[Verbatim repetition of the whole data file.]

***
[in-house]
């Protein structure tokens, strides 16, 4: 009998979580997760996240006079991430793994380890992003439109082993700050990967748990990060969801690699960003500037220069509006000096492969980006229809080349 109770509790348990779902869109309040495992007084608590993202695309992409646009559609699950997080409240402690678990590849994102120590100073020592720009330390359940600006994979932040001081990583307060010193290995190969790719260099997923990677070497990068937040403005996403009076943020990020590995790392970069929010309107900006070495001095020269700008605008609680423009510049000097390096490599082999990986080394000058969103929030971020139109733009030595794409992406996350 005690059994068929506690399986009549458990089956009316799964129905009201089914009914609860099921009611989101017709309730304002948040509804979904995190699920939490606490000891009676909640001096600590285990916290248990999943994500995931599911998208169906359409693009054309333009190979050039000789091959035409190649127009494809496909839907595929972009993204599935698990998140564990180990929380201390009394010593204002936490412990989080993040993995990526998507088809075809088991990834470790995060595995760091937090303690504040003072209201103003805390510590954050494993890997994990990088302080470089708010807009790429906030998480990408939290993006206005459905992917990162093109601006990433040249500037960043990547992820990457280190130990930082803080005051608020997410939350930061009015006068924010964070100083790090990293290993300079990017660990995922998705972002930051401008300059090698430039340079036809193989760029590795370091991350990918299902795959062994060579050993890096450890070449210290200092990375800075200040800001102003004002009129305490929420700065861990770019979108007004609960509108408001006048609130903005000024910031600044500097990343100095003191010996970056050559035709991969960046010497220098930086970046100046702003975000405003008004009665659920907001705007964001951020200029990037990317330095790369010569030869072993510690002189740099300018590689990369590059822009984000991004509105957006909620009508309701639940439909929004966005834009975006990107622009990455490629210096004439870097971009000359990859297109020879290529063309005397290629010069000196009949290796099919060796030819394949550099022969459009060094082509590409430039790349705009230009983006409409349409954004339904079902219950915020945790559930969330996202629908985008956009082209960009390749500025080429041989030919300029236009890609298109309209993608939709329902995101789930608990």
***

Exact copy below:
[in-house]
């Protein structure tokens, strides 16, 4: 009998979580997760996240006079991430793994380890992003439109082993700050990967748990990060969801690699960003500037220069509006000096492969980006229809080349 109770509790348990779902869109309040495992007084608590993202695309992409646009559609699950997080409240402690678990590849994102120590100073020592720009330390359940600006994979932040001081990583307060010193290995190969790719260099997923990677070497990068937040403005996403009076943020990020590995790392970069929010309107900006070495001095020269700008605008609680423009510049000097390096490599082999990986080394000058969103929030971020139109733009030595794409992406996350 005690059994068929506690399986009549458990089956009316799964129905009201089914009914609860099921009611989101017709309730304002948040509804979904995190699920939490606490000891009676909640001096600590285990916290248990999943994500995931599911998208169906359409693009054309333009190979050039000789091959035409190649127009494809496909839907595929972009993204599935698990998140564990180990929380201390009394010593204002936490412990989080993040993995990526998507088809075809088991990834470790995060595995760091937090303690504040003072209201103003805390510590954050494993890997994990990088302080470089708010807009790429906030998480990408939290993006206005459905992917990162093109601006990433040249500037960043990547992820990457280190130990930082803080005051608020997410939350930061009015006068924010964070100083790090990293290993300079990017660990995922998705972002930051401008300059090698430039340079036809193989760029590795370091991350990918299902795959062994060579050993890096450890070449210290200092990375800075200040800001102003004002009129305490929420700065861990770019979108007004609960509108408001006048609130903005000024910031600044500097990343100095003191010996970056050559035709991969960046010497220098930086970046100046702003975000405003008004009665659920907001705007964001951020200029990037990317330095790369010569030869072993510690002189740099300018590689990369590059822009984000991004509105957006909620009508309701639940439909929004966005834009975006990107622009990455490629210096004439870097971009000359990859297109020879290529063309005397290629010069000196009949290796099919060796030819394949550099022969459009060094082509590409430039790349705009230009983006409409349409954004339904079902219950915020945790559930969330996202629908985008956009082209960009390749500025080429041989030919300029236009890609298109309209993608939709329902995101789930608990």